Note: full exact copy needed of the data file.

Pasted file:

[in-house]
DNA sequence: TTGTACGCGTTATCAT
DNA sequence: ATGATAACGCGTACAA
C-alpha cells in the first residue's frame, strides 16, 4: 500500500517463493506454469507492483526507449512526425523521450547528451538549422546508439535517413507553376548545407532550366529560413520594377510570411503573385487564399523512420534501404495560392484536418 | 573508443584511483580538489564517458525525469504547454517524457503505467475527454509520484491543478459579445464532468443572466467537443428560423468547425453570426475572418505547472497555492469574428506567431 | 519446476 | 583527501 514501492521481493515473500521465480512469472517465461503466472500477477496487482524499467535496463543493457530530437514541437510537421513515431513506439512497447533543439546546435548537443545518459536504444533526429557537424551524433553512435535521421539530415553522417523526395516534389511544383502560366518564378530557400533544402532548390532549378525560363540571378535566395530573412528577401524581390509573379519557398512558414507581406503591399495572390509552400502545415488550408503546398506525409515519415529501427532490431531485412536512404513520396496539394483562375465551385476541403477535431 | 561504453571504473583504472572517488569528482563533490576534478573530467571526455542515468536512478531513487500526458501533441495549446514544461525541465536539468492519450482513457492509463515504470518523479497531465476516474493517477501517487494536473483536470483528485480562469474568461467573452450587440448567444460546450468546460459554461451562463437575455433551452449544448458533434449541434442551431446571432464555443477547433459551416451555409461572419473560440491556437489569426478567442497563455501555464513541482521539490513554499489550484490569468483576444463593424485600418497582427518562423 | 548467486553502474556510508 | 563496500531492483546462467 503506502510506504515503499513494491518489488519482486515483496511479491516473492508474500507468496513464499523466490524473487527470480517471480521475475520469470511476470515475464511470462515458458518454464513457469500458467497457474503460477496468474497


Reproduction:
[in-house]
DNA sequence: TTGTACGCGTTATCAT
DNA sequence: ATGATAACGCGTACAA
C-alpha cells in the first residue's frame, strides 16, 4: 500500500517463493506454469507492483526507449512526425523521450547528451538549422546508439535517413507553376548545407532550366529560413520594377510570411503573385487564399523512420534501404495560392484536418 | 573508443584511483580538489564517458525525469504547454517524457503505467475527454509520484491543478459579445464532468443572466467537443428560423468547425453570426475572418505547472497555492469574428506567431 | 519446476 | 583527501 514501492521481493515473500521465480512469472517465461503466472500477477496487482524499467535496463543493457530530437514541437510537421513515431513506439512497447533543439546546435548537443545518459536504444533526429557537424551524433553512435535521421539530415553522417523526395516534389511544383502560366518564378530557400533544402532548390532549378525560363540571378535566395530573412528577401524581390509573379519557398512558414507581406503591399495572390509552400502545415488550408503546398506525409515519415529501427532490431531485412536512404513520396496539394483562375465551385476541403477535431 | 561504453571504473583504472572517488569528482563533490576534478573530467571526455542515468536512478531513487500526458501533441495549446514544461525541465536539468492519450482513457492509463515504470518523479497531465476516474493517477501517487494536473483536470483528485480562469474568461467573452450587440448567444460546450468546460459554461451562463437575455433551452449544448458533434449541434442551431446571432464555443477547433459551416451555409461572419473560440491556437489569426478567442497563455501555464513541482521539490513554499489550484490569468483576444463593424485600418497582427518562423 | 548467486553502474556510508 | 563496500531492483546462467 503506502510506504515503499513494491518489488519482486515483496511479491516473492508474500507468496513464499523466490524473487527470480517471480521475475520469470511476470515475464511470462515458458518454464513457469500458467497457474503460477496468474497